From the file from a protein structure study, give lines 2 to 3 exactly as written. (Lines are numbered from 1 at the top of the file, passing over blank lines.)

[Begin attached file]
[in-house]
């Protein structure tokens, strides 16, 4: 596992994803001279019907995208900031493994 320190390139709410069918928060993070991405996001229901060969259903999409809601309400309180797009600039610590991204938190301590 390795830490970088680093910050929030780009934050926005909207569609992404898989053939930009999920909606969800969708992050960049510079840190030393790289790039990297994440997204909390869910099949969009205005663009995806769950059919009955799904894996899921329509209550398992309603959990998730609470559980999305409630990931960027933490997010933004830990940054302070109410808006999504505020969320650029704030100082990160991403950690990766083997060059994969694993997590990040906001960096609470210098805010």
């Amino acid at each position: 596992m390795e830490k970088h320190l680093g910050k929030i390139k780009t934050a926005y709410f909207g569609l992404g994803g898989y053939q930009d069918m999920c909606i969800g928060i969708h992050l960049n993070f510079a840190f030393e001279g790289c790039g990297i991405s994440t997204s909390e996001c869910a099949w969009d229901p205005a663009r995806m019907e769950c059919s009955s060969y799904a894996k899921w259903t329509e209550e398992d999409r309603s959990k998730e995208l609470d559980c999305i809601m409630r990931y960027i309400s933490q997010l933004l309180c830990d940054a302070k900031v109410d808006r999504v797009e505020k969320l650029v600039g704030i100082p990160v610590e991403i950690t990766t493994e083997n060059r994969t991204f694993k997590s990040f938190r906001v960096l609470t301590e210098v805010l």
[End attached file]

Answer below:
């Protein structure tokens, strides 16, 4: 596992994803001279019907995208900031493994 320190390139709410069918928060993070991405996001229901060969259903999409809601309400309180797009600039610590991204938190301590 390795830490970088680093910050929030780009934050926005909207569609992404898989053939930009999920909606969800969708992050960049510079840190030393790289790039990297994440997204909390869910099949969009205005663009995806769950059919009955799904894996899921329509209550398992309603959990998730609470559980999305409630990931960027933490997010933004830990940054302070109410808006999504505020969320650029704030100082990160991403950690990766083997060059994969694993997590990040906001960096609470210098805010």
């Amino acid at each position: 596992m390795e830490k970088h320190l680093g910050k929030i390139k780009t934050a926005y709410f909207g569609l992404g994803g898989y053939q930009d069918m999920c909606i969800g928060i969708h992050l960049n993070f510079a840190f030393e001279g790289c790039g990297i991405s994440t997204s909390e996001c869910a099949w969009d229901p205005a663009r995806m019907e769950c059919s009955s060969y799904a894996k899921w259903t329509e209550e398992d999409r309603s959990k998730e995208l609470d559980c999305i809601m409630r990931y960027i309400s933490q997010l933004l309180c830990d940054a302070k900031v109410d808006r999504v797009e505020k969320l650029v600039g704030i100082p990160v610590e991403i950690t990766t493994e083997n060059r994969t991204f694993k997590s990040f938190r906001v960096l609470t301590e210098v805010l």